a bonobo humanity?

‘Rise above yourself and grasp the world’ Archimedes – attribution

Archive for the ‘dominance’ Category

Why are bonobos female dominant? Culture or genetics?

leave a comment »

I was going to entitle this post ‘How did bonobos become female dominant?’, but that assumes that they weren’t always so. To assume makes an ass out of u and me, and I don’t care about u, but I have my pride. And speaking of pride, lions live in those groups (of up to forty, but usually much smaller) and malely dominate, even though the women bring home most of the bacon, chevaline (well, zebra), venison, rattus and the occasional long pork, if they’re lucky.

The point is, we wouldn’t consider this a product of leonine (okay, lion) culture. It’s just what lions – male and female – are genetically programmed to do, just as marmosets, magpies (Australian) and macaroni penguins are programmed to be monogamous (more or less). But considering that separating genetic and cultural evolution in humans is a tricky business, the same would surely go for our closest living relatives. We’re generally convinced that the male dominance in most human history is cultural. I’ve often read the claim that the transition to an agricultural lifestyle in many parts of the world from about 11,000 years ago resulted in a more patriarchal society, with the concept of property, including women, becoming essential to power and dominance. This seems plausible enough, though I would assume that the first claims to property relied primarily on brute strength. Male muscularity is different from that of females, and, more importantly, they’re not hampered by pregnancies and child-rearing. And whereas hunter-gatherers (and it now seems the distinction between these lifestyles is by no means cut and dried) tend to migrate along with food resources, some concept of land ownership, based on kinship over time, clearly developed with an agricultural lifestyle. Again, such a fixed lifestyle would have essentially created the notion of ‘domesticity’, which became associated with the female world. And it seems also have encouraged a degree of polygyny as a sign of male social status. And as we left all this behind, in the WEIRD world so fulsomely described in Joseph Henrich’s book, we’re starting to leave patriarchy behind, though way too slowly for my liking.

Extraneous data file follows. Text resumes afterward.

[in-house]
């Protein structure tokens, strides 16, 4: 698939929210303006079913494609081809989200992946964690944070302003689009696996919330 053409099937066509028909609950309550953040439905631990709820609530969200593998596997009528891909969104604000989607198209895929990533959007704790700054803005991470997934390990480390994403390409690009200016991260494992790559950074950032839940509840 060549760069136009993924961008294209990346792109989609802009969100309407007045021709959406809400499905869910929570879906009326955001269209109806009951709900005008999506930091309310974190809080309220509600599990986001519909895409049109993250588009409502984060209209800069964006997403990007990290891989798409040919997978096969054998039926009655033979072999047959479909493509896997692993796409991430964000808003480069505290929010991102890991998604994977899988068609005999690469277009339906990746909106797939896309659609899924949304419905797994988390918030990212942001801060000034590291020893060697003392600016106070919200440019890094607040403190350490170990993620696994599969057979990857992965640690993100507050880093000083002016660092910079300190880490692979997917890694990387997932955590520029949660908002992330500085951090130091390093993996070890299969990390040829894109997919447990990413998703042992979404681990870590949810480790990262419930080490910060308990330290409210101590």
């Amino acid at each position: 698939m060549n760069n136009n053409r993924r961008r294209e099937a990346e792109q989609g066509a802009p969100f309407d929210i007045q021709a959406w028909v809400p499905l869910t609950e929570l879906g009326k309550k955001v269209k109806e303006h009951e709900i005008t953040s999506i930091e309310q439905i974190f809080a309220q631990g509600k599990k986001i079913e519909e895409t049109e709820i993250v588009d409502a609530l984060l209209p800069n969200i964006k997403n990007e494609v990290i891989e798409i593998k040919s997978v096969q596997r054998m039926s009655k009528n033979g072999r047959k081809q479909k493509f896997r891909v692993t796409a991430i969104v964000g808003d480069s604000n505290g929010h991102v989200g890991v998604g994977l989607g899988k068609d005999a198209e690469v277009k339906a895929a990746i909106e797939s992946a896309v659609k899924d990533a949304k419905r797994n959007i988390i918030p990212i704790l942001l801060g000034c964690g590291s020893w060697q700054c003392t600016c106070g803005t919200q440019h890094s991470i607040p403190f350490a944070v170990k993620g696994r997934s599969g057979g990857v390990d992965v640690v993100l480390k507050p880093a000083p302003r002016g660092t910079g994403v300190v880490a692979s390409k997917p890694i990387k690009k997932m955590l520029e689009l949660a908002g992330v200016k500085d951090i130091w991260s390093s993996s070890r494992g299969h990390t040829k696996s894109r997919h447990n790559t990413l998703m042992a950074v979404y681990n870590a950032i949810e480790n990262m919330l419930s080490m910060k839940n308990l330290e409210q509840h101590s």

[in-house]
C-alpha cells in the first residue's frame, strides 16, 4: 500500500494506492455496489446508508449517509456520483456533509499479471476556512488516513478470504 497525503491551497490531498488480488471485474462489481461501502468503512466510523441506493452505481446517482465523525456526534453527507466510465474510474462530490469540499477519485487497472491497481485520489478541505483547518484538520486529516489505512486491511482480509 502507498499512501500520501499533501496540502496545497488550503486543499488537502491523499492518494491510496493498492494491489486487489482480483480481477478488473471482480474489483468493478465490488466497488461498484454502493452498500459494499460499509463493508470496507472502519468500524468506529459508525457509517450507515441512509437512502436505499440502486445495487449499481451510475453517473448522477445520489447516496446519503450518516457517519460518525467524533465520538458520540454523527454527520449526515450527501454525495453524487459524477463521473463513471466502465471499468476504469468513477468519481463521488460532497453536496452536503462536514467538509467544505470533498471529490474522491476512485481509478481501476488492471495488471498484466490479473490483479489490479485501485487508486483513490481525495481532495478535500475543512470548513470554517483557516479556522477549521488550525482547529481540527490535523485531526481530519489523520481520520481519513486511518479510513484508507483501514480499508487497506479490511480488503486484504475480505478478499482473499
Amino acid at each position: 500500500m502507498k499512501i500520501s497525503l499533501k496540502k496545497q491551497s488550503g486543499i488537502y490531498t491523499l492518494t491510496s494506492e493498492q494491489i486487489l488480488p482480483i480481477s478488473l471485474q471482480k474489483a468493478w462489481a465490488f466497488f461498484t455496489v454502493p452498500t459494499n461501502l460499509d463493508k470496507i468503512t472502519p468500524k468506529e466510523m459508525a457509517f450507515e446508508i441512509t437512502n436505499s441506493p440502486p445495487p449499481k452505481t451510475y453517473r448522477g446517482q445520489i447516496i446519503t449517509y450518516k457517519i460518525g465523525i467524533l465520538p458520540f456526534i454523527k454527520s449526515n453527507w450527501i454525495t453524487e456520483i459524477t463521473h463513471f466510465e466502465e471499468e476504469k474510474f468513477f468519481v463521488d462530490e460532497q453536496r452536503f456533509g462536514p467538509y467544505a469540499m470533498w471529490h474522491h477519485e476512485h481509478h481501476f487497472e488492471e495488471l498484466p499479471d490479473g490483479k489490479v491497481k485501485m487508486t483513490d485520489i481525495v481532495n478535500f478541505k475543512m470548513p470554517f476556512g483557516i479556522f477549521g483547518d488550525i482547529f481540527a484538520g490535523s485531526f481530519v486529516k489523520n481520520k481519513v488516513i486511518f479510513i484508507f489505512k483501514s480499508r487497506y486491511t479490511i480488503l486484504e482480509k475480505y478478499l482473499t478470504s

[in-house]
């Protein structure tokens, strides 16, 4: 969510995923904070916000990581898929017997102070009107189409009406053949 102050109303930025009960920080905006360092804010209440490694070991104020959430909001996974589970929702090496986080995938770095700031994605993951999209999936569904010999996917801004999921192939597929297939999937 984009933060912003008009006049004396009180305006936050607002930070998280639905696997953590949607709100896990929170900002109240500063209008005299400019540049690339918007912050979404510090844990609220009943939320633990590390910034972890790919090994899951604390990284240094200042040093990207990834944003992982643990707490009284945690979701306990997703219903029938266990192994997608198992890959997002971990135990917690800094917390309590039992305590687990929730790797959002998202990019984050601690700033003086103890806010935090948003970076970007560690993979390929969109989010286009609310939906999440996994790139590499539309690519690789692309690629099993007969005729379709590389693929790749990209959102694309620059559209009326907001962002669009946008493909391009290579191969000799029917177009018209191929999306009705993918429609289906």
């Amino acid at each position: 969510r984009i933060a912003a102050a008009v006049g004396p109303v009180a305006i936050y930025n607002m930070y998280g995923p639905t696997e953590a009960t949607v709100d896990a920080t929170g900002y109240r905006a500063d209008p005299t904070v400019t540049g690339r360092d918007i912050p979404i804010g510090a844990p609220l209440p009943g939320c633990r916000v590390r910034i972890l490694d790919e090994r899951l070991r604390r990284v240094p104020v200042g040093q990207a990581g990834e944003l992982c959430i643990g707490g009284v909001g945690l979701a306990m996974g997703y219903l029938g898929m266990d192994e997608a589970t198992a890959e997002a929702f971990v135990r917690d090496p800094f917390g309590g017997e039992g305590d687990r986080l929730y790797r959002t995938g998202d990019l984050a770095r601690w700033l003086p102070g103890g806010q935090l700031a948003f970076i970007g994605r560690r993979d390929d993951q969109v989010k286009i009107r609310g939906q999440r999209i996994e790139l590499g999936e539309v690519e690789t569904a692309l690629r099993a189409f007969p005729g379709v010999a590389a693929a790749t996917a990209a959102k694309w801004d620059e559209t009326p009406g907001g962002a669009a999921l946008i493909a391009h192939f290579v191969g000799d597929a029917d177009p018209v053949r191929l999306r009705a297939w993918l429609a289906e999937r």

So, let’s get back to bonobos. I was struck by an observation I read a while ago in some otherwise forgotten piece on bonobos. Female bonobos are smaller than male bonobos to much the same degree as in chimps and humans, but slightly less so. Considering that the split between bonobos and chimps occurred only between one and two million years ago (and I’d love that margin of error to be narrowed somehow), any reduction in this sexual dimorphism seems significant – and surely genetic. But then genes are modified by environment, and by the behaviour that environment encourages or necessitates. Here’s what I found on a Q&A forum called Worldbuilding:

Bonobos have less dimorphism because they all feed close together and females can almost always protect each other. Male A tries to monopolize female A and gets driven off by female B, C, and D.